SAN FRANCISCO - California state senator Scott Wiener and San Francisco District Attorney Chesa Boudin introduced new legislation Monday that would bar law enforcement agencies from keeping victim DNA obtained though rape kits in searchable databases that could be used to identify suspects in crimes.
The new legislations, introduced as Senate Bill 1228, was introduced following revelations last month by the district attorney’s office that an unidentified suspect in a recent property crime in San Francisco had been identified though DNA from the scene that matched with a woman’s DNA from a sexual assault exam in 2016.
Boudin said he dropped the charges against the woman, whom he did not identify. Police Chief Bill Scott said he’s amended the department’s crime lab policies that allowed a victim of a sexual assault to be identified as a suspect.
"Victims of sexual assault should be encouraged and supported in coming forward to undergo sexual assault examinations to identify their perpetrator," Boudin said in a statement Monday. "Instead, the practice by a police crime lab that my office exposed treats victims like criminals. It not only violates their privacy, but it dissuades victims from reporting sexual violence — which makes us all less safe."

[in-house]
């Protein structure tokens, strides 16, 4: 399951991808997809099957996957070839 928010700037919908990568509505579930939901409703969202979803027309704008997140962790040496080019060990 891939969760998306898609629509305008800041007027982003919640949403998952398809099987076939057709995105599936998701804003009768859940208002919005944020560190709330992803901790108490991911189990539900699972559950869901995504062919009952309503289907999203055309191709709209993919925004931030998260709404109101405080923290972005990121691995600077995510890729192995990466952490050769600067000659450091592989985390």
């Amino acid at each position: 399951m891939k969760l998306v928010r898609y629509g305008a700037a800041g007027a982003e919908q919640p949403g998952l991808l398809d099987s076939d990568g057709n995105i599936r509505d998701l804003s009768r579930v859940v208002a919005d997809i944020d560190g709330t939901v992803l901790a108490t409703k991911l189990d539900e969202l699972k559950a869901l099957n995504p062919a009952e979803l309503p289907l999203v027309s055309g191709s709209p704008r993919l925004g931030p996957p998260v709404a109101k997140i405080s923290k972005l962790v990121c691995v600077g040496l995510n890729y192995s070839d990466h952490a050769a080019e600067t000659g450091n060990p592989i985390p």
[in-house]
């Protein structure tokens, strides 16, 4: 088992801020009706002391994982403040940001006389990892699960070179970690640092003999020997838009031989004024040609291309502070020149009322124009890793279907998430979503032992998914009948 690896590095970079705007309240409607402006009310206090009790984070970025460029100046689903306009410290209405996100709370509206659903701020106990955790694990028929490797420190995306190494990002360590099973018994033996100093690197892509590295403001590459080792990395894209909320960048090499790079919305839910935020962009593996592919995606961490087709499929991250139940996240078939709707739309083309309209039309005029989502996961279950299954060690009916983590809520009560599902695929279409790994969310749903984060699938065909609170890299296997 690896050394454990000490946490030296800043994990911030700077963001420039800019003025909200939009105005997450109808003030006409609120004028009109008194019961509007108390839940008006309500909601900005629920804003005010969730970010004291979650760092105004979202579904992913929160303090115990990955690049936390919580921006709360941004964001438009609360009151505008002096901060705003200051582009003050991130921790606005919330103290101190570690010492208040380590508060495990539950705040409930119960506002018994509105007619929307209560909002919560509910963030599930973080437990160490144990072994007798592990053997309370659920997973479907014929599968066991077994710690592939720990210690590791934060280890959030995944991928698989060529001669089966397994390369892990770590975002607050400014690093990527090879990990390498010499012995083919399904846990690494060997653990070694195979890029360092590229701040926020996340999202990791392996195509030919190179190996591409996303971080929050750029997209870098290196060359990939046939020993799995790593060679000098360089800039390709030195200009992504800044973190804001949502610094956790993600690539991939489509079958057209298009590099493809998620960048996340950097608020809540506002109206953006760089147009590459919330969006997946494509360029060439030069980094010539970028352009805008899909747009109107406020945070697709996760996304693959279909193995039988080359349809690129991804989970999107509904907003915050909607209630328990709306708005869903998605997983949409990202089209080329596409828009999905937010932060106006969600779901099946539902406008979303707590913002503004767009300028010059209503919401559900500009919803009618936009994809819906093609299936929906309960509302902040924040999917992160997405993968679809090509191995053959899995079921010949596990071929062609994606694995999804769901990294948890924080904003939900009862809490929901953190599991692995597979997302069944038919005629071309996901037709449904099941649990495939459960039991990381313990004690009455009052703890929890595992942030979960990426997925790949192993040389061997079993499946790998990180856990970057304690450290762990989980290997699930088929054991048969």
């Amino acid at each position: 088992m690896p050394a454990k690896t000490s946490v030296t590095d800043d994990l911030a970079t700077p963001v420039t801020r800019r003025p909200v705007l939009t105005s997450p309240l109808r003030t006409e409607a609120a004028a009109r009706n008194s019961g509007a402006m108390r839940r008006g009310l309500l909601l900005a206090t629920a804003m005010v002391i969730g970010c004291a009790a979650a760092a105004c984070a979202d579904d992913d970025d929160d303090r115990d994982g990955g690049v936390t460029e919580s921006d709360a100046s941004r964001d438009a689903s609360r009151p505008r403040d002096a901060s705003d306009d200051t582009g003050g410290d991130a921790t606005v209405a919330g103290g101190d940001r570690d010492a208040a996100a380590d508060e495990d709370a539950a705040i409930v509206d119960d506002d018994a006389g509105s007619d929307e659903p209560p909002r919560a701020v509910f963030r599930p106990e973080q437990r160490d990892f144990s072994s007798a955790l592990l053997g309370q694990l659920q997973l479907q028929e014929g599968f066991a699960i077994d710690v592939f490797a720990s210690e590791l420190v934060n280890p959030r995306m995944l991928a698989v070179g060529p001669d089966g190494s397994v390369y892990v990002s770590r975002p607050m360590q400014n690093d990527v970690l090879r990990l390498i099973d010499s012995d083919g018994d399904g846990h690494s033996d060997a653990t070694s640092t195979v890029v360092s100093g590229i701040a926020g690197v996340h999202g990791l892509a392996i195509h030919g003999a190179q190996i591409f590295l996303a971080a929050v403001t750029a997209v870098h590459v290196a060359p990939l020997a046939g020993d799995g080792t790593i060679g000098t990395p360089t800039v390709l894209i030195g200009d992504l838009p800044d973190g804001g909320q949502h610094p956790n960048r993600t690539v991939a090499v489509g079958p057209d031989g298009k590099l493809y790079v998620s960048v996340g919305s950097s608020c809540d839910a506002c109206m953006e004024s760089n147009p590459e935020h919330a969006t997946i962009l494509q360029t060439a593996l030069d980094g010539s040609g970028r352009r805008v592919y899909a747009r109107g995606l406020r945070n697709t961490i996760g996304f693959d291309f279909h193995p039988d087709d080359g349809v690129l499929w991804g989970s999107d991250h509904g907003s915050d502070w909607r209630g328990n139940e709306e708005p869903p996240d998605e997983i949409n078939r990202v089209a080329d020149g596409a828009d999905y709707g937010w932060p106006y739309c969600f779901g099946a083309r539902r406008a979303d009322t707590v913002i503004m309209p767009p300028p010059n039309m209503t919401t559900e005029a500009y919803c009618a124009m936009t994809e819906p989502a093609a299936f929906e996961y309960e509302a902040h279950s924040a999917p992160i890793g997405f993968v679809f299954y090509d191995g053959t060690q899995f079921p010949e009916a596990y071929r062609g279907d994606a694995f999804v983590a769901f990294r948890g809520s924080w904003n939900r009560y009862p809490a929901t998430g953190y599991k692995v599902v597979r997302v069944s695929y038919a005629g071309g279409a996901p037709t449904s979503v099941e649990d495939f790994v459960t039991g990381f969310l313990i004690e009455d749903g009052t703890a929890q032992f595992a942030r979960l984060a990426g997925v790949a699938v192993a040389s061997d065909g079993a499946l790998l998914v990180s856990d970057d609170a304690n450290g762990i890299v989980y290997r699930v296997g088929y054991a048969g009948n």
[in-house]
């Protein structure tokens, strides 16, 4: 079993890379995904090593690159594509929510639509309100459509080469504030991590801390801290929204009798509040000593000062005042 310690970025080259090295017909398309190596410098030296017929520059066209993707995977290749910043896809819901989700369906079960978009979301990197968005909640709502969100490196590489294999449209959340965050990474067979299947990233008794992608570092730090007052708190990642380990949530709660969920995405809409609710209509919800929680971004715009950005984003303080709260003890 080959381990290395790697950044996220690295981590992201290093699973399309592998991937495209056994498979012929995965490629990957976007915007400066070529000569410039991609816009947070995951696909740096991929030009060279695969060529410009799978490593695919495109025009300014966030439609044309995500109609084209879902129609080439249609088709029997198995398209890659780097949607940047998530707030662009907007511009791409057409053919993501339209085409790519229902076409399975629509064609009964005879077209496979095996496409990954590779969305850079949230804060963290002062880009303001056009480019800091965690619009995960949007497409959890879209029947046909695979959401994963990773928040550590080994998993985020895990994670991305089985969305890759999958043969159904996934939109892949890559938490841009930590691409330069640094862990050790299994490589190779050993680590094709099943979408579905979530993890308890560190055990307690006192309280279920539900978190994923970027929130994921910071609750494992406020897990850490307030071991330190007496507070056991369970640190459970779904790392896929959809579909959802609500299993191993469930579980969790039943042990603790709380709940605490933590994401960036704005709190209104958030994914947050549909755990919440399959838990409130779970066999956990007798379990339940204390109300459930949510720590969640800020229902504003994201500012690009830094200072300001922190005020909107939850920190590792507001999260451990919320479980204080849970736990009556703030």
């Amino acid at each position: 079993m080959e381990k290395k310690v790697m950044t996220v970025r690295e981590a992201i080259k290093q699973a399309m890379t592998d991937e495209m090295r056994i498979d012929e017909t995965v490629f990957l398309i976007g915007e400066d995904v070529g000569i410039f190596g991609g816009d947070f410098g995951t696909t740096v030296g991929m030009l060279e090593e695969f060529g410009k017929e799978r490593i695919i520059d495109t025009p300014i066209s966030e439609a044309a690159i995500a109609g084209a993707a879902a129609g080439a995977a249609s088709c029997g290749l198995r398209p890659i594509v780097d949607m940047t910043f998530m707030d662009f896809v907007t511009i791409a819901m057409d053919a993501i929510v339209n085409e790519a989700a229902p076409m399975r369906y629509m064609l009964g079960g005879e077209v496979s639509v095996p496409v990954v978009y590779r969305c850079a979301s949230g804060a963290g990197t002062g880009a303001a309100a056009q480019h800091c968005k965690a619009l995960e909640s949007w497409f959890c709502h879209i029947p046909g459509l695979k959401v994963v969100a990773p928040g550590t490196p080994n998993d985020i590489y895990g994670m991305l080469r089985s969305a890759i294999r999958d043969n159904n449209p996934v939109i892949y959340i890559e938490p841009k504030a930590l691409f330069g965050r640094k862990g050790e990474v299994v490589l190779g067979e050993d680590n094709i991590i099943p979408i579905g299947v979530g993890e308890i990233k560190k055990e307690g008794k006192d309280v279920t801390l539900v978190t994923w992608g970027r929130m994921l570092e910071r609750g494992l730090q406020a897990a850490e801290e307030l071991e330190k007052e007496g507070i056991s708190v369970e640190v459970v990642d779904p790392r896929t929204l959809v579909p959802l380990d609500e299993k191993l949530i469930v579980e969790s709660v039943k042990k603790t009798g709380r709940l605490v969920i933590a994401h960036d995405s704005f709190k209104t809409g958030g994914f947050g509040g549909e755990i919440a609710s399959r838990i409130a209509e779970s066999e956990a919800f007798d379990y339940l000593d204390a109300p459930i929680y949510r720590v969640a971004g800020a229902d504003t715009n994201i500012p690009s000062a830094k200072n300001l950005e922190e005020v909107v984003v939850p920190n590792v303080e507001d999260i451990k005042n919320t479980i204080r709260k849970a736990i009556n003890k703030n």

Mark Powell, who manages the department’s crime lab, explained how the rape kit DNA was used to identify a suspect at Wednesday’s Police Commission meeting.
He said that the lab created a "quality assurance" database to rule out contamination. The database contains DNA from lab staff, investigators and any profiles technicians work up in the lab – like sexual assault cases.
Powell said investigators first run profiles of unknown suspects in the quality assurance database to make sure they’re not uploading contaminated DNA into the state and federal Combined DNA Index System – or CODIS. He said the lab created the quality assurance database in 2015.
But at some point between 2015 and 2022, Powell said the lab begin seeing DNA matches in the quality assurance database that didn’t match in CODIS that they reported to investigators anyway.
Scott said the lab has since ended that practice.
The chief also said Monday that he fully supports the legislative efforts to protect sexual assualt survivors.
"We must never create a disincentive for sexual assault survivors — or any crime victim — to cooperate with police," Scott said in a statement.